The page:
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Chopsticks becoming a popular gift
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Reusable chopsticks are becoming a popular gift among a new eco-friendly generation.

More than 30 percent of the world uses chopsticks and these simple eating utensils have been placed on Asian dinner tables for thousands of years. But these icons of Chinese culture are today also acting as special presents with special symbolic meaning. And the younger generation also wants to cut down on the estimated 45 billion pairs of wooden chopsticks dumped in rubbish bins each year.

Creative designer Xing Junming shows off a decorative set of  chopsticks. Chinese zodiac animal designs are popular with  European tourists.
Creative designer Xing Junming shows off a decorative set of chopsticks. Chinese zodiac animal designs are popular with European tourists.

"I've given a pair of personalized chopsticks as a gift to all the guests at my wedding ceremony," says 26-year-old newly Wed Victoria Duan.

"Each pair of chopsticks is laser engraved with mine or my husband's name, our wedding date, as well as being printed with one of our cartoon figures," she says.

"The chopsticks say that my husband and I will always be a pair and will never be apart.

"We also wish all the guests happiness forever, because chopsticks bear a similar Chinese pronunciation to that of happiness."

Chopsticks in Mandarin is kuai zi (筷子) and happiness is kuai le (快乐).

Ornately decorated chopsticks have been a favorite for European tourists and airport gift shops are filled with a colorful array of these souvenirs.

Now the demand for specially decorated dining utensils is reaching new heights in the land where they were invented and one young entrepreneur has taken advantage of the renewed interest.

Su Wei, 23, runs a Beijing shop and online store, which specializes in souvenir chopsticks and has enjoyed booming sales since he began business two years ago.

Su opened his online store with an initial investment of only 500 yuan (55 euros) on Taobao.com, China's largest online marketplace, in an effort to earn himself pocket money.

"I didn't intend to make a big fortune at the beginning, I only invested money that I could afford to lose," he says. "I tried to minimize my risk by selling daily necessities, such as chopsticks, because everyone needs them."

Su decided to aim upmarket and offered a selection of chopsticks with intricate designs and varied materials, such as ebony, rosewood, bone, seashell, jade and silver.

Within two days, Su struck gold and received a 20,000 yuan (2,200 euro) order from a businessman in Yichang, in Central China's Hubei province. The executive wanted to buy ebony chopsticks with silver tips as a special gift for his clients.

Su quickly contacted a manufacturer in Fujian province and two days later, the goods were delivered.

The college dropout this year averages 5,000 yuan of chopsticks sales each day. This figure soars during Chinese festive seasons, and jumps on auspicious days, such as Nov 11, a day represented by four digits of 1 and dubbed "singles day" by young people.

"It's really funny that some young people, especially girls, buy chopsticks from me as a gift to their close single friends or even for themselves to say goodbye to their single life as soon as possible," he says.

"Chopsticks have been imbued with particular auspicious meanings on different occasions, so everyone, regardless of age and gender, can find a suitable pair to pass on their blessing or convey a certain message to the receiver.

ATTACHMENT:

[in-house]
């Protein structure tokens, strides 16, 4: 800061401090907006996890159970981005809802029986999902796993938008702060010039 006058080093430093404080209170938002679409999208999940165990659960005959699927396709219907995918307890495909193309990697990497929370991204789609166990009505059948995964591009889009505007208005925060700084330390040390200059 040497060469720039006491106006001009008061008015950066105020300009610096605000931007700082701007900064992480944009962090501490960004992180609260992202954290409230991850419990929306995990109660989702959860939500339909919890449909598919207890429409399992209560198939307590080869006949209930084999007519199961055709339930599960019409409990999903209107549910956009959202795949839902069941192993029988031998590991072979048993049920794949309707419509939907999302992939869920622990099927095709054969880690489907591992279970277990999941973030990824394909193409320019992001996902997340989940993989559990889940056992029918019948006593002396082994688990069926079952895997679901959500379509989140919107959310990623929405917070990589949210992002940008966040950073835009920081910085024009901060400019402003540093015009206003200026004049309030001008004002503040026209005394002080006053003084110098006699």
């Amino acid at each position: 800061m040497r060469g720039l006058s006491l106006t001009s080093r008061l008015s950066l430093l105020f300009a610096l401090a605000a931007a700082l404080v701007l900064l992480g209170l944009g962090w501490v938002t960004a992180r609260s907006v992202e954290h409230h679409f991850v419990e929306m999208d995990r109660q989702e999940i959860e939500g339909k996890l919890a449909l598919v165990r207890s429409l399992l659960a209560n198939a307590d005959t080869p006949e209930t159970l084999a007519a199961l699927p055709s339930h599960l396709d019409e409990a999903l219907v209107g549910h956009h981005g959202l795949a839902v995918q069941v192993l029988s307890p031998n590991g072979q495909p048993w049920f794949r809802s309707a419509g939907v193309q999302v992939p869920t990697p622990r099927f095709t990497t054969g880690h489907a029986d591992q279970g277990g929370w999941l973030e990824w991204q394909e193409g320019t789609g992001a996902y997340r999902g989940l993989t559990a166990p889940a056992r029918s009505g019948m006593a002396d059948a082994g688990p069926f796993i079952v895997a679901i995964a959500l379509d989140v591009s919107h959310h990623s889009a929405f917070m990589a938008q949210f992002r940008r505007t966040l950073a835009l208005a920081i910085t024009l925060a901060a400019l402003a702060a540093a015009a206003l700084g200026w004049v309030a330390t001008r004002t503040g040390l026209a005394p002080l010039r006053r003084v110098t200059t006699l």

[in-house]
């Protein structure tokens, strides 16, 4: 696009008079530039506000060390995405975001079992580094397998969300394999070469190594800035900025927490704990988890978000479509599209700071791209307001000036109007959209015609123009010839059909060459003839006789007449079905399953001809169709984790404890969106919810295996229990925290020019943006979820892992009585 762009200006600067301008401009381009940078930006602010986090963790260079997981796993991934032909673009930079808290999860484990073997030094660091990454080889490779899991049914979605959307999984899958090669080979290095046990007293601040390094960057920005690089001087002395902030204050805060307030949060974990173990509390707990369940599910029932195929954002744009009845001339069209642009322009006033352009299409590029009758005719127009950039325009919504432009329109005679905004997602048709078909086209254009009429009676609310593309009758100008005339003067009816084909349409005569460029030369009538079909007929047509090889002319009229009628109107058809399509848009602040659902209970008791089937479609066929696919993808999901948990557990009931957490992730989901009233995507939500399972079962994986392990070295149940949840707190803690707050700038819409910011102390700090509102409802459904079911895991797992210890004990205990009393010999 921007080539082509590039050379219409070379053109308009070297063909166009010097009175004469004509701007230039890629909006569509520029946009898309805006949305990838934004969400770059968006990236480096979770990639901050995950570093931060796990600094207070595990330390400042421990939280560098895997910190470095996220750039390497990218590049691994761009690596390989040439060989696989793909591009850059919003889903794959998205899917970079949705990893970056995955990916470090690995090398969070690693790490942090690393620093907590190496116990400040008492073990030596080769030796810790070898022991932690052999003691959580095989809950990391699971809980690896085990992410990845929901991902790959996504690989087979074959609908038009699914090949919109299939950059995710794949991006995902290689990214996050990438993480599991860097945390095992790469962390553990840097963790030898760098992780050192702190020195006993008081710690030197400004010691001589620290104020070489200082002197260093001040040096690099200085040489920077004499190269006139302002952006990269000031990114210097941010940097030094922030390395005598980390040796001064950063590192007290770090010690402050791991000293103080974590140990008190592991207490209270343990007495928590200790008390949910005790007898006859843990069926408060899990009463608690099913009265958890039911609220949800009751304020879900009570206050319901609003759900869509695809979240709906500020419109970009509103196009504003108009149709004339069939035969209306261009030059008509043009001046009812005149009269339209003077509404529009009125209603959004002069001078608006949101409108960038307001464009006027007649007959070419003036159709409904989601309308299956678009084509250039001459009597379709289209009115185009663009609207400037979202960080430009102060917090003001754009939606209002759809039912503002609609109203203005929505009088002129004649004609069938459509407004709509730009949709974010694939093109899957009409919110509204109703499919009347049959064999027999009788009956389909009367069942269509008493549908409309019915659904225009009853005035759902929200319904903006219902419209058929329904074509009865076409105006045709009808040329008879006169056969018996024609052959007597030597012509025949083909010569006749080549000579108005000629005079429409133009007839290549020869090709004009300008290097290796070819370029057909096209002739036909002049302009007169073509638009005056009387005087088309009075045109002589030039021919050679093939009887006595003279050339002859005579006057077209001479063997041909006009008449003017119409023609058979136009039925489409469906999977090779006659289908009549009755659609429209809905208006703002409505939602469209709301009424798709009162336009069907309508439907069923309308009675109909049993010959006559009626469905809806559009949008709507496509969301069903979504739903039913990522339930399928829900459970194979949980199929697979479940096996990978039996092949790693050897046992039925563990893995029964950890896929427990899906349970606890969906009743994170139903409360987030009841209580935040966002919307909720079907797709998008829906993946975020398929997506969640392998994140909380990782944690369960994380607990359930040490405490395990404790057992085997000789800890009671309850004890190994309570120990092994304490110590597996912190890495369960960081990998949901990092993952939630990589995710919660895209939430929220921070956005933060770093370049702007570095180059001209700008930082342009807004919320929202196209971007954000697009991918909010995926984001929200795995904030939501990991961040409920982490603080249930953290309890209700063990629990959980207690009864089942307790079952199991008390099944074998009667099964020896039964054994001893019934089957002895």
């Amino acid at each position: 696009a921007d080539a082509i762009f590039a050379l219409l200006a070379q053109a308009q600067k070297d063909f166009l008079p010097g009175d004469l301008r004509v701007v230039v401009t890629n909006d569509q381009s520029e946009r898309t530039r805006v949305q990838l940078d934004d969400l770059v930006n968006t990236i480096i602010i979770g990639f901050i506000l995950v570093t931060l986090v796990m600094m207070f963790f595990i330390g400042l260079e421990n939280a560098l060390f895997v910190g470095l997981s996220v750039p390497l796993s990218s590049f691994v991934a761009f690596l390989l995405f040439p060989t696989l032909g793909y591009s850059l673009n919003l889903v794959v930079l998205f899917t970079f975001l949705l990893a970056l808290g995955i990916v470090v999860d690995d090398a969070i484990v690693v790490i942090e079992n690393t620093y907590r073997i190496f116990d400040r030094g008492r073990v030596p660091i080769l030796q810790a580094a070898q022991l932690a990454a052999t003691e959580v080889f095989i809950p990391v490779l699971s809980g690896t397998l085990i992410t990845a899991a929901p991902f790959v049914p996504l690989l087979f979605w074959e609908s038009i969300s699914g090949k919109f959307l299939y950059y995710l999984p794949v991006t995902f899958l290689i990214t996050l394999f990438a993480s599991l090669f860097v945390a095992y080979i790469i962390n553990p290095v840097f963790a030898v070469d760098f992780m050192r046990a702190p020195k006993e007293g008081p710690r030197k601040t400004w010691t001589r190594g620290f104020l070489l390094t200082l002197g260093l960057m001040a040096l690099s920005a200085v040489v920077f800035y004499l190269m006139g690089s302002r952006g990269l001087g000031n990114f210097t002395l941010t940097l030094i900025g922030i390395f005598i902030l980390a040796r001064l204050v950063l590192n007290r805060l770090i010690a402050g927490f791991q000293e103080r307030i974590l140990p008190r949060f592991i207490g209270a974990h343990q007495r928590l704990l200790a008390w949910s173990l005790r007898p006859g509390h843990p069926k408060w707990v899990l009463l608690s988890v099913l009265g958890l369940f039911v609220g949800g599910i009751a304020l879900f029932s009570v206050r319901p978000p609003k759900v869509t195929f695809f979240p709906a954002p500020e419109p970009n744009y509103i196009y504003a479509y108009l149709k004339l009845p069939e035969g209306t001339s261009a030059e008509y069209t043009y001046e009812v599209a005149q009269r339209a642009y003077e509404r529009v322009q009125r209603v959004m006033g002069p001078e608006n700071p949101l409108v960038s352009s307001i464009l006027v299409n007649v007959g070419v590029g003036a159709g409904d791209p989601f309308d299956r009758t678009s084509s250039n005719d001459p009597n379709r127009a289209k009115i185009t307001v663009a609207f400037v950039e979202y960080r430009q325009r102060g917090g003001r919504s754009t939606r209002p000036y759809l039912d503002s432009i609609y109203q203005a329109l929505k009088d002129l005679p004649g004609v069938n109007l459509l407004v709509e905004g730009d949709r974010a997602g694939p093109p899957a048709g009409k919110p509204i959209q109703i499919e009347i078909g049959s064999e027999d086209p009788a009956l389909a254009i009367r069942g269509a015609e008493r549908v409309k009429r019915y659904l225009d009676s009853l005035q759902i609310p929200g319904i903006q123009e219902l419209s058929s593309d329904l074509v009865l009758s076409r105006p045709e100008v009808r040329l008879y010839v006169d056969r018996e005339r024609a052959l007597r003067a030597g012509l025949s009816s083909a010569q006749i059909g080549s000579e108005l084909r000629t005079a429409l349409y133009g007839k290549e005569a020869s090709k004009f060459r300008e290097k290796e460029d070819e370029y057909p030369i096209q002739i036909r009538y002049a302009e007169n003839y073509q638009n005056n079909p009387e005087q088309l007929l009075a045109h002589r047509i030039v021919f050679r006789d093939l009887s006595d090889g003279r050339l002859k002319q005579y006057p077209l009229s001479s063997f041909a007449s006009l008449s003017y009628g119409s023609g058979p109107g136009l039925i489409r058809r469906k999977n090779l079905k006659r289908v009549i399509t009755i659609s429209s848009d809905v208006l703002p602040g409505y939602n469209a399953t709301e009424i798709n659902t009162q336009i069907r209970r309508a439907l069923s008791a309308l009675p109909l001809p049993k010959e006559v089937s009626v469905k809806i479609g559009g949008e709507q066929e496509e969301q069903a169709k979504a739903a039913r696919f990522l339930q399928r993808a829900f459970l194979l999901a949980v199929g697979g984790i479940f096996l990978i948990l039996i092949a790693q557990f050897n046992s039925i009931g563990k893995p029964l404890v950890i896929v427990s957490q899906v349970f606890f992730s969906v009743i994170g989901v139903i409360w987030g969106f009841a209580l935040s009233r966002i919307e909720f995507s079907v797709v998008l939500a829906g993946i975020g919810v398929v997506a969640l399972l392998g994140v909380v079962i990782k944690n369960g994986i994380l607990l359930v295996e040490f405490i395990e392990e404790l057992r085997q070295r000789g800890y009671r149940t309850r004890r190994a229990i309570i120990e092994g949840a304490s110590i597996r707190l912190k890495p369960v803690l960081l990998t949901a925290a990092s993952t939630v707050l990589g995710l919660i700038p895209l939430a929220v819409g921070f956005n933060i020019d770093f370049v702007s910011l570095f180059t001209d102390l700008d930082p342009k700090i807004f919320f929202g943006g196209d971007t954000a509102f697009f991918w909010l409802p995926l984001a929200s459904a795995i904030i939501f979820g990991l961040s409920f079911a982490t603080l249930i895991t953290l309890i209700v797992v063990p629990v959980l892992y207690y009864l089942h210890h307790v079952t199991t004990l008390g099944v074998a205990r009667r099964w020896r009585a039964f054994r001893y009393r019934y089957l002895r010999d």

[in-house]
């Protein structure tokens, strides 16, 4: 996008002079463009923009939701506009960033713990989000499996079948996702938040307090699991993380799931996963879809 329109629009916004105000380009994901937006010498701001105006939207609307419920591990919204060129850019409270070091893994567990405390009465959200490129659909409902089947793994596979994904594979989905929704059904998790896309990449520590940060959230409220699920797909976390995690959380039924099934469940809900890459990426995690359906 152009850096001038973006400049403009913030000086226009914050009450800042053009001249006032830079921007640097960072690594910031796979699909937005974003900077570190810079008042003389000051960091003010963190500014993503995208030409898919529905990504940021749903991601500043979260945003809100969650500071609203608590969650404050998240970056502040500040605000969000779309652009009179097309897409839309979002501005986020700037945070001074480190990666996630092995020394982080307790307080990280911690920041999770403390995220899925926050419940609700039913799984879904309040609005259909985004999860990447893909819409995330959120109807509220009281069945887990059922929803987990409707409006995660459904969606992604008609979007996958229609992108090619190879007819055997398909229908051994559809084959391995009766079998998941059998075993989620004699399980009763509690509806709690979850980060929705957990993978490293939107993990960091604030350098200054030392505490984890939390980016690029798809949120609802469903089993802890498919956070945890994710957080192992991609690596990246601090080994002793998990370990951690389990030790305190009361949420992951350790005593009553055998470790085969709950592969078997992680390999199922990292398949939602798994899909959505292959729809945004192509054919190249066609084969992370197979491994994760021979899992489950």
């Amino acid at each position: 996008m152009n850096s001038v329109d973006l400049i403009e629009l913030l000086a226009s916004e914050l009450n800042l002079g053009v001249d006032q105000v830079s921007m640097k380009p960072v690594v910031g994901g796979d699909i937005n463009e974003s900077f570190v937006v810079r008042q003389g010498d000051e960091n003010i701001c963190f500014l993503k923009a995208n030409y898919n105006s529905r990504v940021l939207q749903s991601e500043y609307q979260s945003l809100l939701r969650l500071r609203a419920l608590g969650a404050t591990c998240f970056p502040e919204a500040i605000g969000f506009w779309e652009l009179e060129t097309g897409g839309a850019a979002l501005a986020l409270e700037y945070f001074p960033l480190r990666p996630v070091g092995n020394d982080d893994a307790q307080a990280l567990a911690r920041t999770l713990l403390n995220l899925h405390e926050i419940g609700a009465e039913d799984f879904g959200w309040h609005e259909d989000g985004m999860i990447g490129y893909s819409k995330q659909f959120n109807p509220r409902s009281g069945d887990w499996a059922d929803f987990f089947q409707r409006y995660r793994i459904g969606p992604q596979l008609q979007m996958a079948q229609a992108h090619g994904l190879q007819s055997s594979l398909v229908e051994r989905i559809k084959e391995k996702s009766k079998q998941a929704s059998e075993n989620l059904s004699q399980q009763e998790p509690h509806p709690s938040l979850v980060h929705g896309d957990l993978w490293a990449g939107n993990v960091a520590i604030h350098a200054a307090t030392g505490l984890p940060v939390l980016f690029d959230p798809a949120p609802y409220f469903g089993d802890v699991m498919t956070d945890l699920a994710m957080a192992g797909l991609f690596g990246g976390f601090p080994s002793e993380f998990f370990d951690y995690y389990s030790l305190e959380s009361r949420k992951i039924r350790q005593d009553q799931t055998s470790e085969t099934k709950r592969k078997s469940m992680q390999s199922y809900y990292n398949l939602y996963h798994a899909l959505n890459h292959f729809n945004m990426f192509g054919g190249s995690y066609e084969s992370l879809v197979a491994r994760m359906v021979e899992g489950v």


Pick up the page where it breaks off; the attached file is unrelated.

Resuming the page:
"And at parties or weddings, people want to save these good-looking chopsticks as souvenirs because they are reusable."

With the support of his parents, Su opened a small boutique shop in 2008 in Dashilar Street, one of the oldest pedestrian shopping districts in downtown Beijing. Prices vary from 40 yuan to 168 yuan a pair.

His diversity of products is attracting not only native Chinese, but also curious foreigners. "The two extremely popular designs for foreigners are the chopsticks engraved with Peking Opera masks or those decorated with the Chinese zodiac animals," he says, adding that Chinese patrons prefer chopsticks engraved with golden dragons, phoenix patterns or Chinese surnames for gifts.

These customized chopsticks have become a new hit in Su's shop.

"Because the laser actually burns into the wood, your personalized message will not fade or wash off over time," explains Xing Junming, a shop assistant who is also the creative designer.

Su has recently introduced an eco-friendly line of chopsticks, which are made with recycled materials and can be folded for easy carrying.

"With people's growing awareness of environment protection, I believe those reusable tableware will ultimately replace their disposable counterparts," he says.

"Those green chopsticks will probably become a trend-setting product in the near future."

Chinese authorities launched a campaign in June this year to cut down the use of disposable wooden chopsticks.

It has been reported that an estimated 45 billion pairs of chopsticks are thrown away each year and attempts to encourage diners to use reusable chopsticks in the past have faced difficulties because of hygiene concerns.

However, Ma Yanhua, the director of the Department of Industry Development of the China Cuisine Association, says that thanks to the new campaign and more environmental awareness more people are now taking their own chopsticks to restaurants and more eateries are providing reusable chopsticks at tables.

"The luxury restaurants have banned the use of wooden disposable chopsticks, but roadside eateries and Chinese fast-food outlets continue using the wooden disposable chopsticks," Ma says.

(China Daily December 6, 2010)

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